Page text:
# Help me interpret this part of the USB + Power Standard

It's the last two sentences of this section:

What does the last sentence mean exactly? And how do I apply it?

Basically I am building a USB + Power peripheral that will convert USB to RS-232 and drive a display that needs more than the 500mA you get from regular USB, hence we are using USB + Power. You can find the full standard here:

http://www.poweredusb.org/pdf/PoweredUSB_v08g.pdf

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You should consider accepting some of the answers to your previous questions. A 0% accept rate is essentially telling people you ask for helping and don't give thanks where thanks are due... which is a good way to ensure that a lot of the people here won't bother wasting their time writing up an answer for you. Just some friendly advice. :) –  Toby Lawrence Sep 22 '12 at 1:34
The text you quote contains a lot of requirements. Which one in particular are you unsure off? If the answer is 'all' I suggest that you are not the right person to be involved in the design. –  Wouter van Ooijen Sep 22 '12 at 13:58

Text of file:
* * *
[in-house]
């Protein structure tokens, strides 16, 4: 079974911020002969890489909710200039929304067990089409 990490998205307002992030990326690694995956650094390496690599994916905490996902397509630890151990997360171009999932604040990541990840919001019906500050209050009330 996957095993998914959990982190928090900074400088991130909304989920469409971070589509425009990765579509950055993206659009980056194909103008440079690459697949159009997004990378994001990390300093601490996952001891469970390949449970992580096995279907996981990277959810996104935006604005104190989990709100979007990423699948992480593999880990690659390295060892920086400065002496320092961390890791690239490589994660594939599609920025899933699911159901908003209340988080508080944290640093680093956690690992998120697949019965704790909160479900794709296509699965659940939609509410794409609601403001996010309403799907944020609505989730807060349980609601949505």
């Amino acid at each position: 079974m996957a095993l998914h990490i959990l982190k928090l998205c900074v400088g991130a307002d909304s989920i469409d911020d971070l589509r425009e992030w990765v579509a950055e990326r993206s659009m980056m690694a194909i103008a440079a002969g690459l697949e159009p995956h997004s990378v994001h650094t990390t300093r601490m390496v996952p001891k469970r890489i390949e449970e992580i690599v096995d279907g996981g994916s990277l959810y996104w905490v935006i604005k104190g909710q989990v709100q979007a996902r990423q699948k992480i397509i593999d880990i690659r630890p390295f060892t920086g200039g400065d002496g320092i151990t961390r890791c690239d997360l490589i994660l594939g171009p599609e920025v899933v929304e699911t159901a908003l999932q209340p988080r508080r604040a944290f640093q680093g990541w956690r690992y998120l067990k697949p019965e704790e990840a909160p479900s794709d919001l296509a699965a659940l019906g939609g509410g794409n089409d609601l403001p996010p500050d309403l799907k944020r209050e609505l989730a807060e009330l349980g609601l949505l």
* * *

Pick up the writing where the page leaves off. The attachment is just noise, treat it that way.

Thanks for the advice. It has been taken care of. –  Gustavo Corona Sep 23 '12 at 0:32
The last sentence only. Sorry I didn't specify. –  Gustavo Corona Sep 23 '12 at 0:34

The statement means:

Max continuous DC current drain not to exceed 1.5A.

If the current pulses briefly to more than 1.5A it should do so for no more than 10 mS

If it pulses to more than 1.5A repetitively, even if the pulses are <= 10 mS long, the RMS (~= mean or average here) current drain should not exceed 1.5A overall. eg if it pulses to 3A for 10 mS a number of times in a row the off time average should be >= 10 mS in order to keep average drain under 1.5A.

The rise time limit of 10 mA/uS = 10,000 A / second is the MAXIMUM rate at which current draw should change. (Language suggests it may be a minimum :-). ) Ideally this will be arranged in a formally controlled manner.

IF rise time is not formally controlled then the result should be no worse than suddenly connecting a 2200 uF capacitor with ESR = 80 milliOhms across the USB 5V rails.

And how do I apply it?

Engineering.

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